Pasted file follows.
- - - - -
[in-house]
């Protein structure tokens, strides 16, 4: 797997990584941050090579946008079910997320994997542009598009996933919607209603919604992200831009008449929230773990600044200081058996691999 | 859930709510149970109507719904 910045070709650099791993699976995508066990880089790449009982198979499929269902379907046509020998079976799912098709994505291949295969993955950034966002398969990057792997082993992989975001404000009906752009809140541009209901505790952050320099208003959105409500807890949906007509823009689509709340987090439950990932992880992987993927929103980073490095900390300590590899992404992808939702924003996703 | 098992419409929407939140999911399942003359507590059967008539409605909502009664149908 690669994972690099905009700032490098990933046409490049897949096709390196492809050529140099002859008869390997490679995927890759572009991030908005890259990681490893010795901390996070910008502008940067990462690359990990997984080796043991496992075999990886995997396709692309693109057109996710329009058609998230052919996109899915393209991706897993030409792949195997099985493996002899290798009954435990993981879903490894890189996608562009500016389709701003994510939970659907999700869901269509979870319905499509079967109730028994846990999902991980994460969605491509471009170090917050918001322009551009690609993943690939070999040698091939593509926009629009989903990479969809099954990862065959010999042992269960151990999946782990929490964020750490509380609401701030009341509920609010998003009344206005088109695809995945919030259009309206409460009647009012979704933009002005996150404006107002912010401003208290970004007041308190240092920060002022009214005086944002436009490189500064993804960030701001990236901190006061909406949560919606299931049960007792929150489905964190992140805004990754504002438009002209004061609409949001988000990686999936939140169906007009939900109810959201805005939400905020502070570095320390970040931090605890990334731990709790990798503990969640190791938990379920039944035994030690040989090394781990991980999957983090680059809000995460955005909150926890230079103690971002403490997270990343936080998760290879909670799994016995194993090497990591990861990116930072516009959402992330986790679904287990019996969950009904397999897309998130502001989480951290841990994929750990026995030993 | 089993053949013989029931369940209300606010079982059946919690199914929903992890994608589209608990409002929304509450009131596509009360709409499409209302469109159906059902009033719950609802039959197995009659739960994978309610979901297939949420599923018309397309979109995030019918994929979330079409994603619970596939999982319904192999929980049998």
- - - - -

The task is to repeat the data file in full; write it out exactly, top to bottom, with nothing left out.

[in-house]
């Protein structure tokens, strides 16, 4: 797997990584941050090579946008079910997320994997542009598009996933919607209603919604992200831009008449929230773990600044200081058996691999 | 859930709510149970109507719904 910045070709650099791993699976995508066990880089790449009982198979499929269902379907046509020998079976799912098709994505291949295969993955950034966002398969990057792997082993992989975001404000009906752009809140541009209901505790952050320099208003959105409500807890949906007509823009689509709340987090439950990932992880992987993927929103980073490095900390300590590899992404992808939702924003996703 | 098992419409929407939140999911399942003359507590059967008539409605909502009664149908 690669994972690099905009700032490098990933046409490049897949096709390196492809050529140099002859008869390997490679995927890759572009991030908005890259990681490893010795901390996070910008502008940067990462690359990990997984080796043991496992075999990886995997396709692309693109057109996710329009058609998230052919996109899915393209991706897993030409792949195997099985493996002899290798009954435990993981879903490894890189996608562009500016389709701003994510939970659907999700869901269509979870319905499509079967109730028994846990999902991980994460969605491509471009170090917050918001322009551009690609993943690939070999040698091939593509926009629009989903990479969809099954990862065959010999042992269960151990999946782990929490964020750490509380609401701030009341509920609010998003009344206005088109695809995945919030259009309206409460009647009012979704933009002005996150404006107002912010401003208290970004007041308190240092920060002022009214005086944002436009490189500064993804960030701001990236901190006061909406949560919606299931049960007792929150489905964190992140805004990754504002438009002209004061609409949001988000990686999936939140169906007009939900109810959201805005939400905020502070570095320390970040931090605890990334731990709790990798503990969640190791938990379920039944035994030690040989090394781990991980999957983090680059809000995460955005909150926890230079103690971002403490997270990343936080998760290879909670799994016995194993090497990591990861990116930072516009959402992330986790679904287990019996969950009904397999897309998130502001989480951290841990994929750990026995030993 | 089993053949013989029931369940209300606010079982059946919690199914929903992890994608589209608990409002929304509450009131596509009360709409499409209302469109159906059902009033719950609802039959197995009659739960994978309610979901297939949420599923018309397309979109995030019918994929979330079409994603619970596939999982319904192999929980049998």